Intersex Awareness Day & Intersex Day of Solidarity
26 October is Intersex Awareness Day, and the Intersex Day of Solidarity is on 8 November.
Why a blog on this topic at Talk to the Rainbow? Intersex people and LGBTQ+ people share many common issues related to human rights, health, and discrimination. And many intersex people also identify as LGBTQ+.
We also find that there is generally a lack of knowledge about what being intersex may mean and this is why the 26 October, and the 8 November are important dates. Understanding and acceptance go hand in hand with better knowledge.
The ISNA has estimated the number of people born with intersex traits. It appears to be more common than at first thought. They estimate that the total number of people whose bodies differ from standard male or female is one in 100 births. Others, such as InterAct, have suggested that the number of intersex people is about the same amount of people who are red haired or have green eyes, which is about 1.7% of the global population. However, we feel that these numerical estimates should not really matter. Because even if there is a very small number of intersex people, that should not in any way justify any one of them being ignored, mistreated, or discriminated against.
People with intersex traits may describe themselves as being Intersex, as having intersex traits, or Diverse Sex Development (DSD) or having Variations in Sex Characteristics (VSC). It’s for each individual to choose the right terminology for them so please be mindful of this.
Intersex people or people with intersex traits have physical sex characteristics that do not fit the socially constructed sex binary of male or female. Sex characteristics are things such as chromosomes, genitalia, hormones, gonads, and secondary sex characteristics. Variations may appear in all or some of these areas.
Intersex is not a third sex but an umbrella term for many sex traits and variations. Sex is on a spectrum. Calling these differences a disorder or disability can be offensive and unhelpful.
LGBTA Wikia says: “Intersex does not describe a specific body type but rather is an umbrella term for a broad range of variations/traits. Some intersex individuals may closely resemble one of the binary sexes, while others are closer to in between. An intersex individual may have characteristics of both the wolffian and müllerian sexes, characteristics that fall somewhere in-between wolffian and müllerian, and/or characteristics that don't fall into either.”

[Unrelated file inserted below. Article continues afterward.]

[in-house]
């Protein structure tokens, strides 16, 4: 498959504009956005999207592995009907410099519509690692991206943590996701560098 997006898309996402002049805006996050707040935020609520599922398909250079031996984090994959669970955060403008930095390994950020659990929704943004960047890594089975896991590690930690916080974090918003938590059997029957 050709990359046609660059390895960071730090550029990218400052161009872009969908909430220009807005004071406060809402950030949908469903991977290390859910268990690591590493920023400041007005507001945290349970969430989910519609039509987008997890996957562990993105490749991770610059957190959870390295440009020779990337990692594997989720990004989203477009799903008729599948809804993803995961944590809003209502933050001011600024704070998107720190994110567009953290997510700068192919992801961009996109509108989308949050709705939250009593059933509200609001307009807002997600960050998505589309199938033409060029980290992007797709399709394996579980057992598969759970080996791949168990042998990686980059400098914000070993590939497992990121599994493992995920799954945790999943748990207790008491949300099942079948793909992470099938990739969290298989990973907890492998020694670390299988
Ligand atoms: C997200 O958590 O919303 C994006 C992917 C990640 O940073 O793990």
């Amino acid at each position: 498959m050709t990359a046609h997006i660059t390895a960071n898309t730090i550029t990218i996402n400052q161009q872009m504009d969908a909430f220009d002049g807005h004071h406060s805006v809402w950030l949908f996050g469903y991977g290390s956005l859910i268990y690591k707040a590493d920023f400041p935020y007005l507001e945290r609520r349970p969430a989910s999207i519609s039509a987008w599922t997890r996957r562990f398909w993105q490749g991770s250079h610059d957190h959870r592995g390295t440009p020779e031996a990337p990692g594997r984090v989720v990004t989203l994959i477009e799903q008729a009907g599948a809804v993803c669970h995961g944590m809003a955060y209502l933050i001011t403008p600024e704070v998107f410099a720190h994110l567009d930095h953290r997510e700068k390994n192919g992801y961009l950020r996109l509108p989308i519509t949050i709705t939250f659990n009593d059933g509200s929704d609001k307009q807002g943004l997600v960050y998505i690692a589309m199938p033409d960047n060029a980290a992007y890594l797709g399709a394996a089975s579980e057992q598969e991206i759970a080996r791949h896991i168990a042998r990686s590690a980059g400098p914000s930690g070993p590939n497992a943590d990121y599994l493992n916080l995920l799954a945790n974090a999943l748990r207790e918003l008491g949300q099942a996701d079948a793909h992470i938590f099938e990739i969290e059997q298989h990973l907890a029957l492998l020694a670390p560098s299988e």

In the UK and in many other countries, laws are still behind in giving intersex people rights and there are no anti-discrimination laws specifically for intersex people. There is no option in the UK to legally assign someone’s sex at birth as intersex or to have it recognised on their passport or any other legal documentation. Intersex is not a an explicitly protected characteristic in the UK Equality Act 2010.
However, according to the Australian Human Rights Commission, it is unlawful since 1 August 2013, to discriminate against a person on the basis of sexual orientation, gender identity or intersex status under federal law.
Nonconsensual and unnecessary medical procedures are still being performed on infants across the globe just to please the need to fit a sex binary. These procedures often result in trauma, long term physical pain and discomfort and mental distress. Many sex traits are normal variations and do not need to be changed unless the individual wants them to be.
Organisations such as Intersex Day, InterAct, and Amnesty International campaign against intersex variations being pathologised and being still considered ‘disorders’ by many institutions. They also promote the human rights of intersex people and of children who are born with diverse sex development.
Some public figures are both successful intersex role models and activists such as Tony Biffra, the world first openly intersex elected Mayor. She tells her story in this moving piece here.
You are not alone. Be supported, be proud!
Further Resources and Support
United Nations Free and Equal fact sheet:
To contact Rose, please email firstname.lastname@example.org
Image credit: photo of installation by Guillaume Vandame at Leadhenhall Market, City of London- October 2021.
Image description: The Intersex Flag created by Morgan Carpenter in 2013: a purple circle on a yellow background. Yellow and purple were chosen for the design as alternatives to the strongly gendered colours of blue and pink. The purple circle in the middle symbolises "wholeness and completeness" as well as "the right to be who and how we want to be."